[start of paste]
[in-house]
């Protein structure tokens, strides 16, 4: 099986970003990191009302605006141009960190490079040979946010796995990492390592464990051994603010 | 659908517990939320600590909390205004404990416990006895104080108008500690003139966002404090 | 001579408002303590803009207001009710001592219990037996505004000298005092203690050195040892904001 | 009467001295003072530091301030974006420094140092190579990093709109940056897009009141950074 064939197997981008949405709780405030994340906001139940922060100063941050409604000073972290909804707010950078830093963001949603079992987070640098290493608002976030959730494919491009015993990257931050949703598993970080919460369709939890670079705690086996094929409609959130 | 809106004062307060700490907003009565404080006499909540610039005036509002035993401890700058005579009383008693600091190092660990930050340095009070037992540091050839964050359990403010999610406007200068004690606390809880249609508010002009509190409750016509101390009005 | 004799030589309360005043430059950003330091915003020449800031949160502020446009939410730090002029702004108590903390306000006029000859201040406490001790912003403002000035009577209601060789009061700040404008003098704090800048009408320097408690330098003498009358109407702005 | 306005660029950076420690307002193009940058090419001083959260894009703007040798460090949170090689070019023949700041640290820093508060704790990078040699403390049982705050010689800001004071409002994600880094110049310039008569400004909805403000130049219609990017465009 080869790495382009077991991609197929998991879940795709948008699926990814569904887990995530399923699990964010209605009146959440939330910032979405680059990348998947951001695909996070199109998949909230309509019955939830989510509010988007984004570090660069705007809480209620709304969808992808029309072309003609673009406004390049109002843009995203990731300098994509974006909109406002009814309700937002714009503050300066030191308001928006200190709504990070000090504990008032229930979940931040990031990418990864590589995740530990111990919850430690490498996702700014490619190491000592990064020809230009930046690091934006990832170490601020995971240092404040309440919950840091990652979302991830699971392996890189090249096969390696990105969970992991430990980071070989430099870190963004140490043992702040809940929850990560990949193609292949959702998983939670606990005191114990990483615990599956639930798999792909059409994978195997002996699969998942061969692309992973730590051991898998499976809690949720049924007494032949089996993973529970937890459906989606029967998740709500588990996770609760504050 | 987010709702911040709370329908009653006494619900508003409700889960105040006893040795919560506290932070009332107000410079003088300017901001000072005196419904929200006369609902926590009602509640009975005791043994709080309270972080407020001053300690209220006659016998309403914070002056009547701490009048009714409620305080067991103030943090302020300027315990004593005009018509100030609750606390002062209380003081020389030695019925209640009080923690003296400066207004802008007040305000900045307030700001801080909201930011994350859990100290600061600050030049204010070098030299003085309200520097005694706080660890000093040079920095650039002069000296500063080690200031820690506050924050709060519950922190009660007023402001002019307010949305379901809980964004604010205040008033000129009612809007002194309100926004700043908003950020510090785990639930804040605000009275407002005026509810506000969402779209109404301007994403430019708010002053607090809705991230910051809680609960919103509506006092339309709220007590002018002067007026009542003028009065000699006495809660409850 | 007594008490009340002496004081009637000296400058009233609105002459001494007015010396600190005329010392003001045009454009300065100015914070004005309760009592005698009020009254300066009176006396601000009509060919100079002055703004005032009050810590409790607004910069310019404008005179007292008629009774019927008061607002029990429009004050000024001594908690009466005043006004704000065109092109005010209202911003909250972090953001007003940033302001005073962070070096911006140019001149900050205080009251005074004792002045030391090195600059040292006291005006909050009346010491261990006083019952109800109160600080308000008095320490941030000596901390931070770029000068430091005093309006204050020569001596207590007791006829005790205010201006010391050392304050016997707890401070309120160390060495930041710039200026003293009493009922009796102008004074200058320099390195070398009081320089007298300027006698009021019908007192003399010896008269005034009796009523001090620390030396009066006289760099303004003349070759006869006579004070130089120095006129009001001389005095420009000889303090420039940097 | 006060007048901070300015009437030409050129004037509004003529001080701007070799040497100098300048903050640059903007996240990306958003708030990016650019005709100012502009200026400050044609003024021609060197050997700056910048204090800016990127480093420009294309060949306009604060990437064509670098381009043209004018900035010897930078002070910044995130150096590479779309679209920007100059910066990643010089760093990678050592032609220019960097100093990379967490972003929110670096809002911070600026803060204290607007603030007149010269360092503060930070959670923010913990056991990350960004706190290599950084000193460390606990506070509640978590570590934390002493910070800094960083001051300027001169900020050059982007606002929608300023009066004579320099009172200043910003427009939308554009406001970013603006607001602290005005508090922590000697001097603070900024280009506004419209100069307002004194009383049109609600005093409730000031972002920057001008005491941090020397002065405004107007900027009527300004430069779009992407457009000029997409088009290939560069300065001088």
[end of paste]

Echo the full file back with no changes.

[in-house]
């Protein structure tokens, strides 16, 4: 099986970003990191009302605006141009960190490079040979946010796995990492390592464990051994603010 | 659908517990939320600590909390205004404990416990006895104080108008500690003139966002404090 | 001579408002303590803009207001009710001592219990037996505004000298005092203690050195040892904001 | 009467001295003072530091301030974006420094140092190579990093709109940056897009009141950074 064939197997981008949405709780405030994340906001139940922060100063941050409604000073972290909804707010950078830093963001949603079992987070640098290493608002976030959730494919491009015993990257931050949703598993970080919460369709939890670079705690086996094929409609959130 | 809106004062307060700490907003009565404080006499909540610039005036509002035993401890700058005579009383008693600091190092660990930050340095009070037992540091050839964050359990403010999610406007200068004690606390809880249609508010002009509190409750016509101390009005 | 004799030589309360005043430059950003330091915003020449800031949160502020446009939410730090002029702004108590903390306000006029000859201040406490001790912003403002000035009577209601060789009061700040404008003098704090800048009408320097408690330098003498009358109407702005 | 306005660029950076420690307002193009940058090419001083959260894009703007040798460090949170090689070019023949700041640290820093508060704790990078040699403390049982705050010689800001004071409002994600880094110049310039008569400004909805403000130049219609990017465009 080869790495382009077991991609197929998991879940795709948008699926990814569904887990995530399923699990964010209605009146959440939330910032979405680059990348998947951001695909996070199109998949909230309509019955939830989510509010988007984004570090660069705007809480209620709304969808992808029309072309003609673009406004390049109002843009995203990731300098994509974006909109406002009814309700937002714009503050300066030191308001928006200190709504990070000090504990008032229930979940931040990031990418990864590589995740530990111990919850430690490498996702700014490619190491000592990064020809230009930046690091934006990832170490601020995971240092404040309440919950840091990652979302991830699971392996890189090249096969390696990105969970992991430990980071070989430099870190963004140490043992702040809940929850990560990949193609292949959702998983939670606990005191114990990483615990599956639930798999792909059409994978195997002996699969998942061969692309992973730590051991898998499976809690949720049924007494032949089996993973529970937890459906989606029967998740709500588990996770609760504050 | 987010709702911040709370329908009653006494619900508003409700889960105040006893040795919560506290932070009332107000410079003088300017901001000072005196419904929200006369609902926590009602509640009975005791043994709080309270972080407020001053300690209220006659016998309403914070002056009547701490009048009714409620305080067991103030943090302020300027315990004593005009018509100030609750606390002062209380003081020389030695019925209640009080923690003296400066207004802008007040305000900045307030700001801080909201930011994350859990100290600061600050030049204010070098030299003085309200520097005694706080660890000093040079920095650039002069000296500063080690200031820690506050924050709060519950922190009660007023402001002019307010949305379901809980964004604010205040008033000129009612809007002194309100926004700043908003950020510090785990639930804040605000009275407002005026509810506000969402779209109404301007994403430019708010002053607090809705991230910051809680609960919103509506006092339309709220007590002018002067007026009542003028009065000699006495809660409850 | 007594008490009340002496004081009637000296400058009233609105002459001494007015010396600190005329010392003001045009454009300065100015914070004005309760009592005698009020009254300066009176006396601000009509060919100079002055703004005032009050810590409790607004910069310019404008005179007292008629009774019927008061607002029990429009004050000024001594908690009466005043006004704000065109092109005010209202911003909250972090953001007003940033302001005073962070070096911006140019001149900050205080009251005074004792002045030391090195600059040292006291005006909050009346010491261990006083019952109800109160600080308000008095320490941030000596901390931070770029000068430091005093309006204050020569001596207590007791006829005790205010201006010391050392304050016997707890401070309120160390060495930041710039200026003293009493009922009796102008004074200058320099390195070398009081320089007298300027006698009021019908007192003399010896008269005034009796009523001090620390030396009066006289760099303004003349070759006869006579004070130089120095006129009001001389005095420009000889303090420039940097 | 006060007048901070300015009437030409050129004037509004003529001080701007070799040497100098300048903050640059903007996240990306958003708030990016650019005709100012502009200026400050044609003024021609060197050997700056910048204090800016990127480093420009294309060949306009604060990437064509670098381009043209004018900035010897930078002070910044995130150096590479779309679209920007100059910066990643010089760093990678050592032609220019960097100093990379967490972003929110670096809002911070600026803060204290607007603030007149010269360092503060930070959670923010913990056991990350960004706190290599950084000193460390606990506070509640978590570590934390002493910070800094960083001051300027001169900020050059982007606002929608300023009066004579320099009172200043910003427009939308554009406001970013603006607001602290005005508090922590000697001097603070900024280009506004419209100069307002004194009383049109609600005093409730000031972002920057001008005491941090020397002065405004107007900027009527300004430069779009992407457009000029997409088009290939560069300065001088």